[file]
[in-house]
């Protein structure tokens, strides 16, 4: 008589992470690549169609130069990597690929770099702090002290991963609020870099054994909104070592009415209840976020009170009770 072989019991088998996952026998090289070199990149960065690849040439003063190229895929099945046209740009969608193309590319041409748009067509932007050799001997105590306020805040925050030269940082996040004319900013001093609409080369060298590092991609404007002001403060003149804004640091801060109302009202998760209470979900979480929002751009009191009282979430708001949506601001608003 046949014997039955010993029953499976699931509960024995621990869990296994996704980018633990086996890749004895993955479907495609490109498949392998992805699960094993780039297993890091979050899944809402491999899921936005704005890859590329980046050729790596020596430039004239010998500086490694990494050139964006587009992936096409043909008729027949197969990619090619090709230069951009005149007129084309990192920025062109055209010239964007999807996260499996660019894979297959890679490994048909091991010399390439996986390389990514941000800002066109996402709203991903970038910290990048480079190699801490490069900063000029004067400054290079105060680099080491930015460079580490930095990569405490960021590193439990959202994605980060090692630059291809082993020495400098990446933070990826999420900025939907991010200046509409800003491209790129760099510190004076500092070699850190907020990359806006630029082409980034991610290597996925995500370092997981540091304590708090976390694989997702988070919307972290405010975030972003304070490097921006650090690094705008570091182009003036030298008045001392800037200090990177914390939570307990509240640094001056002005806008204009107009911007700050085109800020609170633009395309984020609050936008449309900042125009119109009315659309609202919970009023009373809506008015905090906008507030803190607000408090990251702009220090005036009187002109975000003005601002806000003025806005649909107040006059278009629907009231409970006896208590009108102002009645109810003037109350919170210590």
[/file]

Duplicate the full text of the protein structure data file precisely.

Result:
[in-house]
């Protein structure tokens, strides 16, 4: 008589992470690549169609130069990597690929770099702090002290991963609020870099054994909104070592009415209840976020009170009770 072989019991088998996952026998090289070199990149960065690849040439003063190229895929099945046209740009969608193309590319041409748009067509932007050799001997105590306020805040925050030269940082996040004319900013001093609409080369060298590092991609404007002001403060003149804004640091801060109302009202998760209470979900979480929002751009009191009282979430708001949506601001608003 046949014997039955010993029953499976699931509960024995621990869990296994996704980018633990086996890749004895993955479907495609490109498949392998992805699960094993780039297993890091979050899944809402491999899921936005704005890859590329980046050729790596020596430039004239010998500086490694990494050139964006587009992936096409043909008729027949197969990619090619090709230069951009005149007129084309990192920025062109055209010239964007999807996260499996660019894979297959890679490994048909091991010399390439996986390389990514941000800002066109996402709203991903970038910290990048480079190699801490490069900063000029004067400054290079105060680099080491930015460079580490930095990569405490960021590193439990959202994605980060090692630059291809082993020495400098990446933070990826999420900025939907991010200046509409800003491209790129760099510190004076500092070699850190907020990359806006630029082409980034991610290597996925995500370092997981540091304590708090976390694989997702988070919307972290405010975030972003304070490097921006650090690094705008570091182009003036030298008045001392800037200090990177914390939570307990509240640094001056002005806008204009107009911007700050085109800020609170633009395309984020609050936008449309900042125009119109009315659309609202919970009023009373809506008015905090906008507030803190607000408090990251702009220090005036009187002109975000003005601002806000003025806005649909107040006059278009629907009231409970006896208590009108102002009645109810003037109350919170210590």